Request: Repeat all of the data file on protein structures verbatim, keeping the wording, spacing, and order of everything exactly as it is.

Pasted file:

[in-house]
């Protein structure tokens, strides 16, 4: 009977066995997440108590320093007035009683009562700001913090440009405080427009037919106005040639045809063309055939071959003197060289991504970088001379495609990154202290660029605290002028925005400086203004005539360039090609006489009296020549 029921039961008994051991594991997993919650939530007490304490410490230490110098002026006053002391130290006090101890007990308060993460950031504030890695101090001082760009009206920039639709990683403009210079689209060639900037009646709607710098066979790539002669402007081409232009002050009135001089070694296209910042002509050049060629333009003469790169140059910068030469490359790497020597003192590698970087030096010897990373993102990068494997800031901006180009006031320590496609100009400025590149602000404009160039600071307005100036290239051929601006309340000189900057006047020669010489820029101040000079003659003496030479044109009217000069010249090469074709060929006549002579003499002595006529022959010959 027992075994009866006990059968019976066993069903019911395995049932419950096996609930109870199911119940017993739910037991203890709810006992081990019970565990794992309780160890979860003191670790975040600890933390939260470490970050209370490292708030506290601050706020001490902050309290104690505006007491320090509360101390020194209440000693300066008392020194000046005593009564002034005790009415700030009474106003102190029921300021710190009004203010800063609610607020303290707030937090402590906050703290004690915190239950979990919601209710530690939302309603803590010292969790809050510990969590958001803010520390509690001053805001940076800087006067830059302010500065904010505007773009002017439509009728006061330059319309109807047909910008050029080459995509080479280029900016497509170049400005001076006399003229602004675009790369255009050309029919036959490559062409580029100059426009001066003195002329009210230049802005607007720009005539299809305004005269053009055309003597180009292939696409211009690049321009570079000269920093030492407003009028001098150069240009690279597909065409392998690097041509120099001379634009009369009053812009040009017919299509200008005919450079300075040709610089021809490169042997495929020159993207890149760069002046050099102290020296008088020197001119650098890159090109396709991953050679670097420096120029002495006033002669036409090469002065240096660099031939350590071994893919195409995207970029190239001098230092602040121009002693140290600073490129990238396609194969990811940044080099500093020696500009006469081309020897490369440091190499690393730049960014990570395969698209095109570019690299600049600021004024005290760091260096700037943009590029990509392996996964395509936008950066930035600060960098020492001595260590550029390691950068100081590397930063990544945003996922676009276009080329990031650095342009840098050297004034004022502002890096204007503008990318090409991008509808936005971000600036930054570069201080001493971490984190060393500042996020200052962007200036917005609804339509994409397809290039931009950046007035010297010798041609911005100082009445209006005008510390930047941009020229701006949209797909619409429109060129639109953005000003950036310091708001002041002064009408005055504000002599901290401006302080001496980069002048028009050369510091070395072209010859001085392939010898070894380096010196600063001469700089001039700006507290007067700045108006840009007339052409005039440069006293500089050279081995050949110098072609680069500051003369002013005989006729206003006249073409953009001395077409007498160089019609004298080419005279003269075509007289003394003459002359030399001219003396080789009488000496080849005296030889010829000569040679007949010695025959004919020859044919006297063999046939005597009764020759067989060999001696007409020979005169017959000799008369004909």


[in-house]
């Protein structure tokens, strides 16, 4: 009977066995997440108590320093007035009683009562700001913090440009405080427009037919106005040639045809063309055939071959003197060289991504970088001379495609990154202290660029605290002028925005400086203004005539360039090609006489009296020549 029921039961008994051991594991997993919650939530007490304490410490230490110098002026006053002391130290006090101890007990308060993460950031504030890695101090001082760009009206920039639709990683403009210079689209060639900037009646709607710098066979790539002669402007081409232009002050009135001089070694296209910042002509050049060629333009003469790169140059910068030469490359790497020597003192590698970087030096010897990373993102990068494997800031901006180009006031320590496609100009400025590149602000404009160039600071307005100036290239051929601006309340000189900057006047020669010489820029101040000079003659003496030479044109009217000069010249090469074709060929006549002579003499002595006529022959010959 027992075994009866006990059968019976066993069903019911395995049932419950096996609930109870199911119940017993739910037991203890709810006992081990019970565990794992309780160890979860003191670790975040600890933390939260470490970050209370490292708030506290601050706020001490902050309290104690505006007491320090509360101390020194209440000693300066008392020194000046005593009564002034005790009415700030009474106003102190029921300021710190009004203010800063609610607020303290707030937090402590906050703290004690915190239950979990919601209710530690939302309603803590010292969790809050510990969590958001803010520390509690001053805001940076800087006067830059302010500065904010505007773009002017439509009728006061330059319309109807047909910008050029080459995509080479280029900016497509170049400005001076006399003229602004675009790369255009050309029919036959490559062409580029100059426009001066003195002329009210230049802005607007720009005539299809305004005269053009055309003597180009292939696409211009690049321009570079000269920093030492407003009028001098150069240009690279597909065409392998690097041509120099001379634009009369009053812009040009017919299509200008005919450079300075040709610089021809490169042997495929020159993207890149760069002046050099102290020296008088020197001119650098890159090109396709991953050679670097420096120029002495006033002669036409090469002065240096660099031939350590071994893919195409995207970029190239001098230092602040121009002693140290600073490129990238396609194969990811940044080099500093020696500009006469081309020897490369440091190499690393730049960014990570395969698209095109570019690299600049600021004024005290760091260096700037943009590029990509392996996964395509936008950066930035600060960098020492001595260590550029390691950068100081590397930063990544945003996922676009276009080329990031650095342009840098050297004034004022502002890096204007503008990318090409991008509808936005971000600036930054570069201080001493971490984190060393500042996020200052962007200036917005609804339509994409397809290039931009950046007035010297010798041609911005100082009445209006005008510390930047941009020229701006949209797909619409429109060129639109953005000003950036310091708001002041002064009408005055504000002599901290401006302080001496980069002048028009050369510091070395072209010859001085392939010898070894380096010196600063001469700089001039700006507290007067700045108006840009007339052409005039440069006293500089050279081995050949110098072609680069500051003369002013005989006729206003006249073409953009001395077409007498160089019609004298080419005279003269075509007289003394003459002359030399001219003396080789009488000496080849005296030889010829000569040679007949010695025959004919020859044919006297063999046939005597009764020759067989060999001696007409020979005169017959000799008369004909």